In the movie 2001: A Space Odyssey, the reusable space plane that takes Dr. Haywood Floyd to the space station, the Orion III, was branded with a Pan Am logo. That seemed a safe bet as the international carrier was the nation's largest in 1968 when the film was shot.
Tragically, Pan American Airlines didn't make it to 2001. The airline went belly up in 1991, a decade before its supposed rendezvous with the future. It was probably unthinkable to a writer in the late 60's to believe the largest company representing the most progressive travel mode would barely last a generation. Through our deep recession and our slow recovery there are a number of venerable brand names like Kodak and Sears on the ropes but there are other big shifts happening across the big brand-name landscape. None as significant and surprising as Coors Light which is poised to unseat Budweiser as the number two brand behind Bud Light and fast food restaurant Wendy's passing Burger King as the number two fast food chain behind McDonalds. Why are so many well-known brands losing ground?
For Wendy's and Burger King the past five years have been tumultuous. Obesity concerns, the recession and the slow pace of improvement in the U.S. economy have taken their toll. When you add the management changes and internal issues both have faced, it is no wonder that McDonalds with its consistent advertising and marketing strategy, low costs and strong supply chain lead both by a wide margin.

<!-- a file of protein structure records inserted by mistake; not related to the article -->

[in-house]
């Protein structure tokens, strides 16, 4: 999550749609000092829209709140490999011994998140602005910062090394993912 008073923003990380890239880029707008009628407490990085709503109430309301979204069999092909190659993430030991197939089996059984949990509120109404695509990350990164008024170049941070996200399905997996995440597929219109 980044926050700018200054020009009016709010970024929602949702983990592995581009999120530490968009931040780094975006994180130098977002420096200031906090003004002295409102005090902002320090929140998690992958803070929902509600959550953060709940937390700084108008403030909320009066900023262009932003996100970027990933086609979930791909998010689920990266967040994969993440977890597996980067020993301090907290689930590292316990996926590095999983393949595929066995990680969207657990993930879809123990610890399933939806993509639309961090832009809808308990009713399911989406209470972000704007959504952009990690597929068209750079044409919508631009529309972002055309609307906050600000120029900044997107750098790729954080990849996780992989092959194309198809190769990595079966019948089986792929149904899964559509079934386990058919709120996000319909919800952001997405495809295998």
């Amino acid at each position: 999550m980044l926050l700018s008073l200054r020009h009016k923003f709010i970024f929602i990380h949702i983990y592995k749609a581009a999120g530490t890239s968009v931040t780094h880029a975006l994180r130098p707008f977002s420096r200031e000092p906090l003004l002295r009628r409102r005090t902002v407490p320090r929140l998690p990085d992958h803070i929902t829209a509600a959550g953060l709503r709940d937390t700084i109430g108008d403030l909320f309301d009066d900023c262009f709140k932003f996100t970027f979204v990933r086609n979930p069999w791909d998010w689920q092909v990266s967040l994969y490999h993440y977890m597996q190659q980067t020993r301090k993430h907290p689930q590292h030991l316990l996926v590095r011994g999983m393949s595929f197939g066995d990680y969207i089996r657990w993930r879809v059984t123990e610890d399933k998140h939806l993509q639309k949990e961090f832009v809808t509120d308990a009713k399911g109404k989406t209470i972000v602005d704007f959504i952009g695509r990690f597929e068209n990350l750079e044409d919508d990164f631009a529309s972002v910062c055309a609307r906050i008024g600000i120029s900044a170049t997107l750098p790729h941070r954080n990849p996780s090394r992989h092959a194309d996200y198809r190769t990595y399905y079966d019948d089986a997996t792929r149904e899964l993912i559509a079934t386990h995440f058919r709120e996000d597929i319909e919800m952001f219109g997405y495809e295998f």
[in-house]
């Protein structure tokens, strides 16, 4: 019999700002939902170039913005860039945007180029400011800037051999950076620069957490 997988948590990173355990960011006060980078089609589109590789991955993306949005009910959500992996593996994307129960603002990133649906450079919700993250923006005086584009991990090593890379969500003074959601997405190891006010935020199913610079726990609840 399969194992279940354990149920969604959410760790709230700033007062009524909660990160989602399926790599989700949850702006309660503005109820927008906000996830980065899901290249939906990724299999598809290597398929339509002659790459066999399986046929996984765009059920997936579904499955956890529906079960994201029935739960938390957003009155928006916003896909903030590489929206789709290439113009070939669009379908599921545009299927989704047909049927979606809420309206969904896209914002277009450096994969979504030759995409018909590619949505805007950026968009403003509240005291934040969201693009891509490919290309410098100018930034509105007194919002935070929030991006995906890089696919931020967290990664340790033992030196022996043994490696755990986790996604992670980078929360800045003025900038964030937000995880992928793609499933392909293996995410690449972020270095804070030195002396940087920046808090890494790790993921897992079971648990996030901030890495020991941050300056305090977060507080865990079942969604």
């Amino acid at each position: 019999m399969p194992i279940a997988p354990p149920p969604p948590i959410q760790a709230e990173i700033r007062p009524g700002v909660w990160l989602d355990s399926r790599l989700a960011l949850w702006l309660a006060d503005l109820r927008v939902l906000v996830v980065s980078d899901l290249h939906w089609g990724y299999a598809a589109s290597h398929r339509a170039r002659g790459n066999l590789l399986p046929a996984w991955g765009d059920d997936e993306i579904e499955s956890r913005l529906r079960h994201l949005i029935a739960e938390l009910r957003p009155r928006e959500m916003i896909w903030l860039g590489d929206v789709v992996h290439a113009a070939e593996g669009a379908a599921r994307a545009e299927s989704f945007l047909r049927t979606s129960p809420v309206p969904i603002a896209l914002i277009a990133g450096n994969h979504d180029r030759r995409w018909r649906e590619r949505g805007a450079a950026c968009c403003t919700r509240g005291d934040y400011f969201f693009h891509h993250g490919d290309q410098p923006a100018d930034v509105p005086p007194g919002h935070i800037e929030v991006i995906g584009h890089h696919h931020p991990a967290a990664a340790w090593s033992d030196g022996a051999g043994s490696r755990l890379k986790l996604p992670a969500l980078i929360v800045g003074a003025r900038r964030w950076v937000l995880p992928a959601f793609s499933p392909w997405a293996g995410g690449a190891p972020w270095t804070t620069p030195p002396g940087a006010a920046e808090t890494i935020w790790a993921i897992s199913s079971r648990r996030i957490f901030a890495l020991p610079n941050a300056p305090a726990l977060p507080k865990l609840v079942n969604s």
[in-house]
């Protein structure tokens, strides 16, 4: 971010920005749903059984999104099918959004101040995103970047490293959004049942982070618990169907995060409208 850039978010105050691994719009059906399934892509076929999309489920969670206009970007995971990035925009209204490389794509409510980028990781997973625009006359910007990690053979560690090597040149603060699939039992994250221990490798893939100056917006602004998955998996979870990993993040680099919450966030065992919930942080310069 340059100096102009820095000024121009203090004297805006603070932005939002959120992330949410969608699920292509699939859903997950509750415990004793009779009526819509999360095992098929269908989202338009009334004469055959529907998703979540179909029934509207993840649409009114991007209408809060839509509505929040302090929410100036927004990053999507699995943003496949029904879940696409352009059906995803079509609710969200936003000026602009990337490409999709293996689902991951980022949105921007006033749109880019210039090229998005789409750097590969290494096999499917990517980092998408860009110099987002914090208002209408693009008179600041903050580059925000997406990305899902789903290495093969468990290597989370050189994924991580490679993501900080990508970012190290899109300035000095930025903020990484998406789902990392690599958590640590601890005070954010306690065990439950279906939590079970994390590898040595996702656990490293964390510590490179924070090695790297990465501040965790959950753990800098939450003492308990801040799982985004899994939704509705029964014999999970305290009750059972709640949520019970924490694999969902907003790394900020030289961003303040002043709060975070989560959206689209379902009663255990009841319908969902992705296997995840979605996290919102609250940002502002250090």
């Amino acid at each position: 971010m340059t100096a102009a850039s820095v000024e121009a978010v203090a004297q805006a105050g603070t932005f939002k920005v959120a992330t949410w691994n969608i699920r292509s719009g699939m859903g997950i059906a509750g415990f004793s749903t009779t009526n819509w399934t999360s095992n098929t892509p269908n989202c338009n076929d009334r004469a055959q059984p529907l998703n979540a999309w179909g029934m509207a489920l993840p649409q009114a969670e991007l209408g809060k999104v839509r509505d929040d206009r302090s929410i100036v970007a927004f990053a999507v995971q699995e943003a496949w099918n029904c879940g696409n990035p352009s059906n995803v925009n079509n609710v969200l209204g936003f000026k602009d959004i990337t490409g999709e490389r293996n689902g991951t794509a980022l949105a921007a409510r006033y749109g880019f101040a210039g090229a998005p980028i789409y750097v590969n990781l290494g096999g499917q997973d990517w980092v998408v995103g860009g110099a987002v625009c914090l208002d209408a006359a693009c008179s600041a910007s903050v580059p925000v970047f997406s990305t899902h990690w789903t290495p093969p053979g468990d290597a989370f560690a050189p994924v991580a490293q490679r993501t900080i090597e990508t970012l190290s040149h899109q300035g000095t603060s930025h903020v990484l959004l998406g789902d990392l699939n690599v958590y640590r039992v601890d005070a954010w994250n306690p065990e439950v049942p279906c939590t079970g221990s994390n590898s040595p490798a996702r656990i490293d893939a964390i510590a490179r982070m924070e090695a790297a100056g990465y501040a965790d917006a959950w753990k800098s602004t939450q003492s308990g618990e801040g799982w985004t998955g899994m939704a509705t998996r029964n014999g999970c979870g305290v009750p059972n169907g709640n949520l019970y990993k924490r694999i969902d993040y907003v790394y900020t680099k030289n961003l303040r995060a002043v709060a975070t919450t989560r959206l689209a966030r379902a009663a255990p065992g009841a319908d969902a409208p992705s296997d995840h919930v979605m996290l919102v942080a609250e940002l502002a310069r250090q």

But Burger King before now has always managed to stay ahead of Wendy's. Wendy's has long been regarded as somewhat quirky with its square burgers and a weak menu of side items. But last year, the chain all of a sudden got more focused retooling its buns and burgers to be more conventional, introducing new fries with sea salt, making its salads…well…salads and resurrecting its very successful "Where's The Beef" advertising campaign.
Burger King, on the other hand, after a management change, banishing the increasingly unpopular Burger King and a change in its advertising agency seems to be struggling to define itself. Both Wendy's and Burger King have stated they are focusing on the food, but Wendy's change is significant and unmistakable while Burger King seems to be trying to convince us and themselves that the food we are familiar with is somehow different and that what we didn't understand is how much care they take in preparing it. I'm not sure consumers are buying that explanation. So now, after last year's dollars are all tallied up and accounted for, Wendy's despite having nearly 1,400 fewer stores is expected to have earned more than $53 million more than Burger King with an increase of 1.1 percent to Burger King's 3.9 percent decline.